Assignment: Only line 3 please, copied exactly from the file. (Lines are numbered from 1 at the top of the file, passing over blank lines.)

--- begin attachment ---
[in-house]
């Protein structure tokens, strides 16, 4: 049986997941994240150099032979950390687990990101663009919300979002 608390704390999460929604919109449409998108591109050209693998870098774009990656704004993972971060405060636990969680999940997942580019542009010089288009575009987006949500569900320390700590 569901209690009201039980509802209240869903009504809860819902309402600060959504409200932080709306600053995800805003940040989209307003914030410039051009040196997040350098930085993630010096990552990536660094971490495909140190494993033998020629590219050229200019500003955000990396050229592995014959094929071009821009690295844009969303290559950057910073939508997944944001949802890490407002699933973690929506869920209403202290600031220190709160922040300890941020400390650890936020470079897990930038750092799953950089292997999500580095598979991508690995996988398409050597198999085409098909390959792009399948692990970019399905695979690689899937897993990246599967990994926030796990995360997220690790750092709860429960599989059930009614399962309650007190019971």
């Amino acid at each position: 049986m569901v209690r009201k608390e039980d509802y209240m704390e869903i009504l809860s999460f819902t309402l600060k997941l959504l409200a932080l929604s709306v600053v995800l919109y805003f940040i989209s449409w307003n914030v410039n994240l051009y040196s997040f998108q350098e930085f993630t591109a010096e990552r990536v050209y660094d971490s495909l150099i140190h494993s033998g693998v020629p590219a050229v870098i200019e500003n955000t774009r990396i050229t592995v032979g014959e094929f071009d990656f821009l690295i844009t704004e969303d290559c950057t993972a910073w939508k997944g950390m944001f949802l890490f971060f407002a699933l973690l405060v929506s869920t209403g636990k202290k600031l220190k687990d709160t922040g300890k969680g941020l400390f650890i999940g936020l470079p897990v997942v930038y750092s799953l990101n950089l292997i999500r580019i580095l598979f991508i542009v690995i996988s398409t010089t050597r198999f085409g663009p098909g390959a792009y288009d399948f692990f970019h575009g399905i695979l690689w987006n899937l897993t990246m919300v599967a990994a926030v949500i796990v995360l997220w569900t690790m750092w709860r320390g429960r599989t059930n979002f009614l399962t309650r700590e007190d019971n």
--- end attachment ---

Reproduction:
């Amino acid at each position: 049986m569901v209690r009201k608390e039980d509802y209240m704390e869903i009504l809860s999460f819902t309402l600060k997941l959504l409200a932080l929604s709306v600053v995800l919109y805003f940040i989209s449409w307003n914030v410039n994240l051009y040196s997040f998108q350098e930085f993630t591109a010096e990552r990536v050209y660094d971490s495909l150099i140190h494993s033998g693998v020629p590219a050229v870098i200019e500003n955000t774009r990396i050229t592995v032979g014959e094929f071009d990656f821009l690295i844009t704004e969303d290559c950057t993972a910073w939508k997944g950390m944001f949802l890490f971060f407002a699933l973690l405060v929506s869920t209403g636990k202290k600031l220190k687990d709160t922040g300890k969680g941020l400390f650890i999940g936020l470079p897990v997942v930038y750092s799953l990101n950089l292997i999500r580019i580095l598979f991508i542009v690995i996988s398409t010089t050597r198999f085409g663009p098909g390959a792009y288009d399948f692990f970019h575009g399905i695979l690689w987006n899937l897993t990246m919300v599967a990994a926030v949500i796990v995360l997220w569900t690790m750092w709860r320390g429960r599989t059930n979002f009614l399962t309650r700590e007190d019971n």